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Wednesday, August 11, 2010

Nokia 5230, owner's review

I was a little disappointed at first when I received my Nokia 5230, because, out of the box the UI was very slow. Then, after a hard reset it started to work properly. I don't know why Nokia ships this model with the presets it does because all they do is cast a bad light on the phone itself, which doesn't do the phone justice.

First thing I noticed was the outdated S60 UI. Looks like an 80's car compared with iPhone or Android's modern looking UIs.

The second thing I noticed was that I had better inter-application integration on my previous phone, a Samsung 3650. That was somewhat solved when I installed the SPB Shell, which completely changed the Nokia's user experience, but I'll cover the SPB Shell on another post.

The third was the Ovi Store. I was looking forward to downloading and even purchasing apps from the Ovi Store. The first apps I downloaded were free and I felt pretty good about my phone. Then I noticed that the 5230 had no document editor, which I believe every phone should have (even my old Samsung S3650 had at least a document viewer). The only software that I found on Ovi for document viewing/editing was QuickOffice, which is free as a viewer, but paid as an editor, and it's very overpriced. Same goes for the pricey PDF reader.

Another thing that I would expect a smartphone to have by default was an AVI player, and again the 5230 let me down. No video player here, not even a paid one. And it's not like it's impossible, the Samsung Omnia HD has one, so why doesn't Nokia have one.

The telephony is brilliant, I have now the best signal I ever had, and the best in-call audio quality. I you get passed the outdated look of the applications, you'll find quite a useful bunch packed in this model. The calendar app is very good, and if you download the Mail for exchange app from Nokia (I fail to understand why it doesn't come with the phone) you can synchronize your phone's calendar, contacts and tasks with your Google account, but only after you visit Google's mobile Sync page, where there is a detailed tutorial on how to get things working. Maybe Nokia wants to shove the Ovi services down your throat instead of Google's.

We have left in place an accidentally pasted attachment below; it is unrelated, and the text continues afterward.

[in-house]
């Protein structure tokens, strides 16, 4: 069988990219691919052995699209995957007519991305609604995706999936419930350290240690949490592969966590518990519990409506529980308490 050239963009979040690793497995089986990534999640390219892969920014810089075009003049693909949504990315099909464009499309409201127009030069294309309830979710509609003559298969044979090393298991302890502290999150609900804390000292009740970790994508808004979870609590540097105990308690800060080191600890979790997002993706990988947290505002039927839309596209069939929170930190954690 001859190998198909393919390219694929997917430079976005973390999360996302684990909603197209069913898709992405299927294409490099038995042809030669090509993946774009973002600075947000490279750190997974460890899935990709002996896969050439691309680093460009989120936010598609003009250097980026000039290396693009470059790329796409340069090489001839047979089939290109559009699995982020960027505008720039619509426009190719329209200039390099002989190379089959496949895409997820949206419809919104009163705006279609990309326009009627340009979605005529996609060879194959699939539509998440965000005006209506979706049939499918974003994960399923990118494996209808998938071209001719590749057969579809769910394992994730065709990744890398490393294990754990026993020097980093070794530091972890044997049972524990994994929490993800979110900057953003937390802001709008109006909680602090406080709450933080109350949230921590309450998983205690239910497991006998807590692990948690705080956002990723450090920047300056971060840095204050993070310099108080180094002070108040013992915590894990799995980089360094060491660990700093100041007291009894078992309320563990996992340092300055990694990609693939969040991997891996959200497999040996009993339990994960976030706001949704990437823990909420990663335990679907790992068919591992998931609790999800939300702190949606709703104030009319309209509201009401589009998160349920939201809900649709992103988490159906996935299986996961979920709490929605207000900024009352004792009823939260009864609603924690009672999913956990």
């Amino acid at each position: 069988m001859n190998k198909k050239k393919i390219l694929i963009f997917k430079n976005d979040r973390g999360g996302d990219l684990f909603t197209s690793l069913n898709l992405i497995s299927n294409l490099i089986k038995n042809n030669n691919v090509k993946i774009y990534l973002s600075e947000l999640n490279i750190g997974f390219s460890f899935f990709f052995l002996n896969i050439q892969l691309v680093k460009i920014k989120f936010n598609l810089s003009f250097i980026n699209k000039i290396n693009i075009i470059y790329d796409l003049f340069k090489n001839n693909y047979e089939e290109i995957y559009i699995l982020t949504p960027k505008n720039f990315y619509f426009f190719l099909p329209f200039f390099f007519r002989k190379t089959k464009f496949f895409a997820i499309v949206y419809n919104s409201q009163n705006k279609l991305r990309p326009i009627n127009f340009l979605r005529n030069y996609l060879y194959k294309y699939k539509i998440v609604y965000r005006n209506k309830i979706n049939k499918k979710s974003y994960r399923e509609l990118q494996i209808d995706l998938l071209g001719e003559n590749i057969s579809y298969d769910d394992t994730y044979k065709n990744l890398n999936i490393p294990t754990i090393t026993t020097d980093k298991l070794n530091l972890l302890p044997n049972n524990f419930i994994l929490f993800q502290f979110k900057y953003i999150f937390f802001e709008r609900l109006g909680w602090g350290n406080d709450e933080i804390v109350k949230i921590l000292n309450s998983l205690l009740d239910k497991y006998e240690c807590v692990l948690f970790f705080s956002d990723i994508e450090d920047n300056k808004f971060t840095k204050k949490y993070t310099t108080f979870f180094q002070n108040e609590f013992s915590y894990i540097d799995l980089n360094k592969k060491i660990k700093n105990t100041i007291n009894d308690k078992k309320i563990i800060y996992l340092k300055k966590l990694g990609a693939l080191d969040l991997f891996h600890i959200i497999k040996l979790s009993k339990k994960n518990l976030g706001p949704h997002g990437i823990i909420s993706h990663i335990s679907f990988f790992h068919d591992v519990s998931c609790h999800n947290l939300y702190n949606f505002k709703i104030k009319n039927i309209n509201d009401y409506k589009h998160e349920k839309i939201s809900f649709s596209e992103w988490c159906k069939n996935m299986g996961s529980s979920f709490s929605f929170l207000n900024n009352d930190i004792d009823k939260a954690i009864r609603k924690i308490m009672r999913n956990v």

What I liked most about this phone, was the speed of Java apps, which sometimes are as fast as the Symbian native ones.

Another plus of this phone is it's camera. It's only a 2MP camera but it is able to record VGA resolution videos and it's the best 2MP camera I've ever seen. It takes brilliant photos in broad daylight even in poor light conditions. Maybe that's because the phone processes practically every photo it takes. That increases the time between two snaps, but provides a quality that will make it worthwhile.

The GPS reciver seems to take some time before it gets a lock on your location. Comparing the two nav apps I've installed, I found Ovi maps to be more accurate than Google maps, but it was only a matter of 20 meters.

In conclusion, the Nokia 5230 is a phone that surpasses the expectations of the 130 Euros I paid for it.

Here is a video review of the 5230